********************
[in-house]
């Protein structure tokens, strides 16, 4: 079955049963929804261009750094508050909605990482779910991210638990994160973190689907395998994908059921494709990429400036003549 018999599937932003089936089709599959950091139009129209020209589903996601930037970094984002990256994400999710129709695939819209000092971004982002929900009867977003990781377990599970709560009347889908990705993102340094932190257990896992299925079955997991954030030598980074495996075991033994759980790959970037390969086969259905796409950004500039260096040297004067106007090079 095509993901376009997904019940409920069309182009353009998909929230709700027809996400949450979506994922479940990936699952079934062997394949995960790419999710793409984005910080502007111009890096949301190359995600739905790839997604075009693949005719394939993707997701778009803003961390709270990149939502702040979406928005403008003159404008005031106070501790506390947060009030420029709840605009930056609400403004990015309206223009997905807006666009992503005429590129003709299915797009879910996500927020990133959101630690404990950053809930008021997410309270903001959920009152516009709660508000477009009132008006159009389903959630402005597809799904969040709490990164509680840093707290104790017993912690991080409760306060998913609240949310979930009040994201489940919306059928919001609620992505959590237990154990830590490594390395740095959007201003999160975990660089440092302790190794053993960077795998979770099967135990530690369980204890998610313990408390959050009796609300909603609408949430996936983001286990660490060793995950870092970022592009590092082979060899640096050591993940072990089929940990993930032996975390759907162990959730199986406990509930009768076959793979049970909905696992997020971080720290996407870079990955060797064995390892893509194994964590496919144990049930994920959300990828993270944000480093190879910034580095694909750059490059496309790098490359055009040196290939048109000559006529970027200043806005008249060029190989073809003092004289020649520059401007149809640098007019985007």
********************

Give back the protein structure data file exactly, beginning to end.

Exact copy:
[in-house]
């Protein structure tokens, strides 16, 4: 079955049963929804261009750094508050909605990482779910991210638990994160973190689907395998994908059921494709990429400036003549 018999599937932003089936089709599959950091139009129209020209589903996601930037970094984002990256994400999710129709695939819209000092971004982002929900009867977003990781377990599970709560009347889908990705993102340094932190257990896992299925079955997991954030030598980074495996075991033994759980790959970037390969086969259905796409950004500039260096040297004067106007090079 095509993901376009997904019940409920069309182009353009998909929230709700027809996400949450979506994922479940990936699952079934062997394949995960790419999710793409984005910080502007111009890096949301190359995600739905790839997604075009693949005719394939993707997701778009803003961390709270990149939502702040979406928005403008003159404008005031106070501790506390947060009030420029709840605009930056609400403004990015309206223009997905807006666009992503005429590129003709299915797009879910996500927020990133959101630690404990950053809930008021997410309270903001959920009152516009709660508000477009009132008006159009389903959630402005597809799904969040709490990164509680840093707290104790017993912690991080409760306060998913609240949310979930009040994201489940919306059928919001609620992505959590237990154990830590490594390395740095959007201003999160975990660089440092302790190794053993960077795998979770099967135990530690369980204890998610313990408390959050009796609300909603609408949430996936983001286990660490060793995950870092970022592009590092082979060899640096050591993940072990089929940990993930032996975390759907162990959730199986406990509930009768076959793979049970909905696992997020971080720290996407870079990955060797064995390892893509194994964590496919144990049930994920959300990828993270944000480093190879910034580095694909750059490059496309790098490359055009040196290939048109000559006529970027200043806005008249060029190989073809003092004289020649520059401007149809640098007019985007």